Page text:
Memorial Sloan Kettering experts discuss skin cancer risk factors, and explain how to prevent and identify skin cancers, including melanoma.
Our doctors don’t recommend routine skin cancer screening, but because melanoma is a serious, sometimes deadly disease, early detection and treatment is very important.
We recommend that you get specialized follow-ups if you have any of the following:
- a family history of melanoma in two or more blood relatives
- many atypical moles
- many precancerous lesions, gray- to pink-colored scaly patches of skin on sun-exposed areas of the body (called actinic keratoses)
If you’re not sure if any of these conditions apply to you, check with your doctor.
We also advise that everyone who’s had melanoma to watch for suspicious changes or new moles or lesions.
3 -D Total Body Photography
Our researchers are always working to find new ways to detect cancer. One of the advances pioneered by MSK is 3-D total-body photography, which uses a system of more than 40 cameras to take photos of the entire body and turn them into a 3-D model that can be viewed on a computer.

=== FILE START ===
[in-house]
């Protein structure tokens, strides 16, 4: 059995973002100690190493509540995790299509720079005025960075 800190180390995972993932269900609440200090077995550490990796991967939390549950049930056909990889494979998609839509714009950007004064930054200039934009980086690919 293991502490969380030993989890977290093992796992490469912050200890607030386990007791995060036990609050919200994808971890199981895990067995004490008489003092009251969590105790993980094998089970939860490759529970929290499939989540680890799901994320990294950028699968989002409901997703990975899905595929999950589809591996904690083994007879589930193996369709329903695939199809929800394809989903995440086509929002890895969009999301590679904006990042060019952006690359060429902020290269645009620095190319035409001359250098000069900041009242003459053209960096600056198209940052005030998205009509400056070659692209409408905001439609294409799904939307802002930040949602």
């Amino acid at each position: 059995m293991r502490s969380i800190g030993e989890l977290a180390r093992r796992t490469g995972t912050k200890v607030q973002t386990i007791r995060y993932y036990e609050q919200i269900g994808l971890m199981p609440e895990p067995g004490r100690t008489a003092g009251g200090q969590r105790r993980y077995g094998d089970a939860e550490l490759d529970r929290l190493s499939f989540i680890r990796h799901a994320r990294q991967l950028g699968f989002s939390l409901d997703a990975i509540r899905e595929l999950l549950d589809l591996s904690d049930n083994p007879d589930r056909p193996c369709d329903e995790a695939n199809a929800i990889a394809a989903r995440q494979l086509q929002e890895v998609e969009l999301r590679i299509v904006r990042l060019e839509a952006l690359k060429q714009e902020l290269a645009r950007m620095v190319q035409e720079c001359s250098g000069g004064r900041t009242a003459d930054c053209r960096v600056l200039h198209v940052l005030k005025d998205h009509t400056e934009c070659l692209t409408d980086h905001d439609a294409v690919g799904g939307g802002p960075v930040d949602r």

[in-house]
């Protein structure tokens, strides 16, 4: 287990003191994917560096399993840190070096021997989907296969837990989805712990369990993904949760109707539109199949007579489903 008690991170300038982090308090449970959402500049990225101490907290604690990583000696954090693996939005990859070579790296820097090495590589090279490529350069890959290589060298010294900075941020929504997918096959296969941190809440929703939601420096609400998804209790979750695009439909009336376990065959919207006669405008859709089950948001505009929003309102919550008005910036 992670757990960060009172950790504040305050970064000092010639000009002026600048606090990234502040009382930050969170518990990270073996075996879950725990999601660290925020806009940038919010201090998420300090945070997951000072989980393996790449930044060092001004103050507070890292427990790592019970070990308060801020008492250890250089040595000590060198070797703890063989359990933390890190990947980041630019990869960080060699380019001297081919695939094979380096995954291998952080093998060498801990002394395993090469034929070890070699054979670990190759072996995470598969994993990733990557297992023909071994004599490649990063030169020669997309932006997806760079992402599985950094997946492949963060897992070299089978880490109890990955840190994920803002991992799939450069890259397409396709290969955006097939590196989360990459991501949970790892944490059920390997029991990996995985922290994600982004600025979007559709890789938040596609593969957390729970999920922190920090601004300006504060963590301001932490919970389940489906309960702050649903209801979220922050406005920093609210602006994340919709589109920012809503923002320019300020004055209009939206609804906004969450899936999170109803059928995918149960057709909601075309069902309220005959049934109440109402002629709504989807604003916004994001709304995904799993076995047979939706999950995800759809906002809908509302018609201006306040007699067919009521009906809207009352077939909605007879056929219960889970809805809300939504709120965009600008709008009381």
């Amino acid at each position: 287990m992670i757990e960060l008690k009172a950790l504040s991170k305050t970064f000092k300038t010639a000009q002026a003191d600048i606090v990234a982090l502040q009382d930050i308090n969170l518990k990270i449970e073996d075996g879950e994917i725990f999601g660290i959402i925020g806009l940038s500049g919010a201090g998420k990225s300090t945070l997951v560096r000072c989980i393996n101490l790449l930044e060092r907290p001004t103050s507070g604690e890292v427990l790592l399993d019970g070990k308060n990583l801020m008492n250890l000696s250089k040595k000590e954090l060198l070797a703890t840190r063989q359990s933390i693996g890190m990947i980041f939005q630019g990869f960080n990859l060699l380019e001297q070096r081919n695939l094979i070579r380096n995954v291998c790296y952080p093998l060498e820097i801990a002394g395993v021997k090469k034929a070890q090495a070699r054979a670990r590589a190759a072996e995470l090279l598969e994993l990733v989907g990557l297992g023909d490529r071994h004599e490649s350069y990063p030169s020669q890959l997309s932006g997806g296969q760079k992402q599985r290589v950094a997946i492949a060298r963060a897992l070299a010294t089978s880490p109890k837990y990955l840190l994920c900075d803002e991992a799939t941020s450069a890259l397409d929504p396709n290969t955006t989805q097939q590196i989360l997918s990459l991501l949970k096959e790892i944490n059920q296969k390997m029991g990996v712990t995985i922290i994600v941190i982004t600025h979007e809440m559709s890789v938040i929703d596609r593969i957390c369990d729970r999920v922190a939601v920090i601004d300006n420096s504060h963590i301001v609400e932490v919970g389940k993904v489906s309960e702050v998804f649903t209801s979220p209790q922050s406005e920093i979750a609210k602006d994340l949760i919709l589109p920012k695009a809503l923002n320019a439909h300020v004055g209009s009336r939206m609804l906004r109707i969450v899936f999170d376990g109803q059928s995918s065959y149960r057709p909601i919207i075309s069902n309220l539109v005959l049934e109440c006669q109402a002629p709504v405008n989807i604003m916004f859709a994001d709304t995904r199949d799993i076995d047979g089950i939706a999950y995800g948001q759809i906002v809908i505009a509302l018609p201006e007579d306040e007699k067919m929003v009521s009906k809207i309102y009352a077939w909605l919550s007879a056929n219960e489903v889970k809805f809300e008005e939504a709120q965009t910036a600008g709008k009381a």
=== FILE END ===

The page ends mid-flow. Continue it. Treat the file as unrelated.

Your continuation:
Doctors can see every mole or spot on a patient’s body and even zoom in to get a closer look. The scan takes much less time than traditional photography — just eight minutes for a full session, versus more than an hour for the 2-D version — and patients can take their images home to use as a reference.
The dermatologist can also perform a test called dermoscopy while you’re in the office and link any findings to the 3-D images. Dermoscopy uses a special magnifying lens and a light to study the features of specific moles or lesions below the surface of the skin.
These tests allow your doctor to spot changes in your skin or new moles or lesions at the very earliest stages, when they are thin and easier to remove. Using detection tools like these also lessens the likelihood that you’ll need biopsies, in which tissue is removed for testing, on benign (noncancerous) skin lesions.